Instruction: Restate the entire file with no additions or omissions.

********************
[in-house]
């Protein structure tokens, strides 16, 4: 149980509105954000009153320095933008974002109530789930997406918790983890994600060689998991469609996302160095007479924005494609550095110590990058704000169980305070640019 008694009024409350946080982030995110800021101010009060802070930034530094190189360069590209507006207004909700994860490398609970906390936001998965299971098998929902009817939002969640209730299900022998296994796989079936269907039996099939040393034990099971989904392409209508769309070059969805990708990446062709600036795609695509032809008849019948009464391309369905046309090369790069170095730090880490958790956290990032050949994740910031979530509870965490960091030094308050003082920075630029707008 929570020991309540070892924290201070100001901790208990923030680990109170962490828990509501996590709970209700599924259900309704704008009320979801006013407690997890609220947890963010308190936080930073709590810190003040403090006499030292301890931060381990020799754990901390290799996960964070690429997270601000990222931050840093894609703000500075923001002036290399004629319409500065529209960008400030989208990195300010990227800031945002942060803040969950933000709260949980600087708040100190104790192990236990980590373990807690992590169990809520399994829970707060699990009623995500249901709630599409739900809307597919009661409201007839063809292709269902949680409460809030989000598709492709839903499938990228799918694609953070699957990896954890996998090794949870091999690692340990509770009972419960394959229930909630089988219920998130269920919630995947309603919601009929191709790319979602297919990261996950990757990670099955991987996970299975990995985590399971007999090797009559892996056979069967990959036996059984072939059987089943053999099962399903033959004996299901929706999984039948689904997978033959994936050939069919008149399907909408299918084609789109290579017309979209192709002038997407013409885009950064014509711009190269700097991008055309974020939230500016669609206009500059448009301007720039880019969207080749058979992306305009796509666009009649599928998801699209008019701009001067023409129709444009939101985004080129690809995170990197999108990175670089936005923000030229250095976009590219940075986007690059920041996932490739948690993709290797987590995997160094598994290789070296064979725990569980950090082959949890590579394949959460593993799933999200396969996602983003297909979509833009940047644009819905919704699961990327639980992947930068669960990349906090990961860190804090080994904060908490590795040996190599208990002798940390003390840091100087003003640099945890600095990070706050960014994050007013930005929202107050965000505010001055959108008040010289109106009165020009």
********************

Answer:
[in-house]
């Protein structure tokens, strides 16, 4: 149980509105954000009153320095933008974002109530789930997406918790983890994600060689998991469609996302160095007479924005494609550095110590990058704000169980305070640019 008694009024409350946080982030995110800021101010009060802070930034530094190189360069590209507006207004909700994860490398609970906390936001998965299971098998929902009817939002969640209730299900022998296994796989079936269907039996099939040393034990099971989904392409209508769309070059969805990708990446062709600036795609695509032809008849019948009464391309369905046309090369790069170095730090880490958790956290990032050949994740910031979530509870965490960091030094308050003082920075630029707008 929570020991309540070892924290201070100001901790208990923030680990109170962490828990509501996590709970209700599924259900309704704008009320979801006013407690997890609220947890963010308190936080930073709590810190003040403090006499030292301890931060381990020799754990901390290799996960964070690429997270601000990222931050840093894609703000500075923001002036290399004629319409500065529209960008400030989208990195300010990227800031945002942060803040969950933000709260949980600087708040100190104790192990236990980590373990807690992590169990809520399994829970707060699990009623995500249901709630599409739900809307597919009661409201007839063809292709269902949680409460809030989000598709492709839903499938990228799918694609953070699957990896954890996998090794949870091999690692340990509770009972419960394959229930909630089988219920998130269920919630995947309603919601009929191709790319979602297919990261996950990757990670099955991987996970299975990995985590399971007999090797009559892996056979069967990959036996059984072939059987089943053999099962399903033959004996299901929706999984039948689904997978033959994936050939069919008149399907909408299918084609789109290579017309979209192709002038997407013409885009950064014509711009190269700097991008055309974020939230500016669609206009500059448009301007720039880019969207080749058979992306305009796509666009009649599928998801699209008019701009001067023409129709444009939101985004080129690809995170990197999108990175670089936005923000030229250095976009590219940075986007690059920041996932490739948690993709290797987590995997160094598994290789070296064979725990569980950090082959949890590579394949959460593993799933999200396969996602983003297909979509833009940047644009819905919704699961990327639980992947930068669960990349906090990961860190804090080994904060908490590795040996190599208990002798940390003390840091100087003003640099945890600095990070706050960014994050007013930005929202107050965000505010001055959108008040010289109106009165020009």